Saturday, December 19, 2009


The execution of an action by no means proves that we know, even superficially, what we are doing or how we are doing it. If we attempt to carry out an action with awareness---that is, to follow it in detail---we soon discover that even the simplest and most common of actions, such as getting up from a chair, is a mystery, and that we have no idea at all of how it is done. Do we contract the muscles of the stomach or of the back, do we tense the legs first, or tilt the body forward first, what do the eyes do, or the head? It is easy to demonstrate that man does not know what he is doing, right down to being unable to rise from a chair. He therefore has no choice but to return to his accustomed method, which is to give himself the order to get up and to leave it to the specialized organizations within himself to carry out the action as it pleases them, which means as he usually does.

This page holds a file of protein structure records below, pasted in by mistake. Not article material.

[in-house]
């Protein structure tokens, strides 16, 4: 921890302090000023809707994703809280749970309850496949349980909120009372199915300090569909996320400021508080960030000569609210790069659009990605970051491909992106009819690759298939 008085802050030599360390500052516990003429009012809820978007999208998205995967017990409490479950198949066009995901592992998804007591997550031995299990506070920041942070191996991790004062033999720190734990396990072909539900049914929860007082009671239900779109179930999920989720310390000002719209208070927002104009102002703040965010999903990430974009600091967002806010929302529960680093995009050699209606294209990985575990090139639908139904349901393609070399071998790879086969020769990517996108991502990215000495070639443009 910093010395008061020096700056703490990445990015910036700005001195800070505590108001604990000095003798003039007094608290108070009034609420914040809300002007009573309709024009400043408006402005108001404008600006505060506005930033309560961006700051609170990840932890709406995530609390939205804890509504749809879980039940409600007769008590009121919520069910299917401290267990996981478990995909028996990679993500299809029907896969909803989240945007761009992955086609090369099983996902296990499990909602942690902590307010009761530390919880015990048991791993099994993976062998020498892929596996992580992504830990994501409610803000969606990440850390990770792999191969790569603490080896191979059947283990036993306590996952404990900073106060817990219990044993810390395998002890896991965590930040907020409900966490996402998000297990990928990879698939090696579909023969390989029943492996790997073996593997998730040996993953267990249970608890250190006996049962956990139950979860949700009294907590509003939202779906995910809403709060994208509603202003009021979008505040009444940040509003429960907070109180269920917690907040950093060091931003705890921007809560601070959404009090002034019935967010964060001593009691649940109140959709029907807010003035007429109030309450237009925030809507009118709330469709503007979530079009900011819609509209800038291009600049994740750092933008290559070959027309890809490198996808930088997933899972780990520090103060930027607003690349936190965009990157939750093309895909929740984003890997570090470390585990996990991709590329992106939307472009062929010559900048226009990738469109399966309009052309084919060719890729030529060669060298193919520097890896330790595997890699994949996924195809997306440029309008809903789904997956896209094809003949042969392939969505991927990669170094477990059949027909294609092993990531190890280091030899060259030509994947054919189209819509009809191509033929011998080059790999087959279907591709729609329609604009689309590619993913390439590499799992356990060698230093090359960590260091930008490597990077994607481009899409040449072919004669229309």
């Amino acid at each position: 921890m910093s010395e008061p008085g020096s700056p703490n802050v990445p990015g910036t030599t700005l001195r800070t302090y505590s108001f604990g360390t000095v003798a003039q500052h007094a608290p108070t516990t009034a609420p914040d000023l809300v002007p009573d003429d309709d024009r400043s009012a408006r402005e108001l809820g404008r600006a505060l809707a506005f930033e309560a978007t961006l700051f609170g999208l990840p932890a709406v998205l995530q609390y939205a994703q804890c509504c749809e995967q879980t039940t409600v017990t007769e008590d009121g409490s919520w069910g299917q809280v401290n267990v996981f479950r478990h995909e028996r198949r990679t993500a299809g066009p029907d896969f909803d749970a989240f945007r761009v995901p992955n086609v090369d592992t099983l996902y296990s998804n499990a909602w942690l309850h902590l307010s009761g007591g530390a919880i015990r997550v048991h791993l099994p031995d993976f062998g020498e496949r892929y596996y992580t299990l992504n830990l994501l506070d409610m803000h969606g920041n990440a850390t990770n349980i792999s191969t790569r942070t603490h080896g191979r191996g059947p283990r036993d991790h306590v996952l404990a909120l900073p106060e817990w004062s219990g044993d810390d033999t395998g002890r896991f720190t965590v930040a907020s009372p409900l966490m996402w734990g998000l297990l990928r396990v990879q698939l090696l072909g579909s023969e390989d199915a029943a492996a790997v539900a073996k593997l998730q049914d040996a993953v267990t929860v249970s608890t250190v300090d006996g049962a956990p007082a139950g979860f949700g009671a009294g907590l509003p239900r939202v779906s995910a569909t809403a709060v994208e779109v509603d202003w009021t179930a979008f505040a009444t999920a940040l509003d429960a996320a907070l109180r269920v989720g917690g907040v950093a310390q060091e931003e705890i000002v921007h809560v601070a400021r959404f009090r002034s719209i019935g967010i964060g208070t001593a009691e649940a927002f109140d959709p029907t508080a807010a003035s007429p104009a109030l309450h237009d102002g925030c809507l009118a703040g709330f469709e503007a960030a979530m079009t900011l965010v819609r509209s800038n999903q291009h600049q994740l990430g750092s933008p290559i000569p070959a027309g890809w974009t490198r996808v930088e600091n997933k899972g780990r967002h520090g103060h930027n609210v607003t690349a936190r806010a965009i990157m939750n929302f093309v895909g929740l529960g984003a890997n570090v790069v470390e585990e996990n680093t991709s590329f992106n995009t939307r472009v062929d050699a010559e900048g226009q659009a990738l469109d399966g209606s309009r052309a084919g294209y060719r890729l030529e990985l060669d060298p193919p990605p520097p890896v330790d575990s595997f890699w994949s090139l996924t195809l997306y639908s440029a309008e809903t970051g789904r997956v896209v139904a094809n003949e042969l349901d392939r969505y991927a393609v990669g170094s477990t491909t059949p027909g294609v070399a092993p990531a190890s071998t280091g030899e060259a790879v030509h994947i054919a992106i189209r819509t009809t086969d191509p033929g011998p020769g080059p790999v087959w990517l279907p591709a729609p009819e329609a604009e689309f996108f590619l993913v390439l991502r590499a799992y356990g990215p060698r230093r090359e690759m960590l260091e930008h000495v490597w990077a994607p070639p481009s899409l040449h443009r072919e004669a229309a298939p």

We may thus learn that self-knowledge does not come without considerable effort, and can even interfere with the carrying out of actions. Thought and the intellect that knows are the enemies of automatic habitual action. This fact illustrated in the old story of the centipede who forgot how to walk after he had been asked in what order he moved his multitude of legs.

{Awareness Through Movement, by Moshe Feldenkrais}

{Image linked/programming by DPC}

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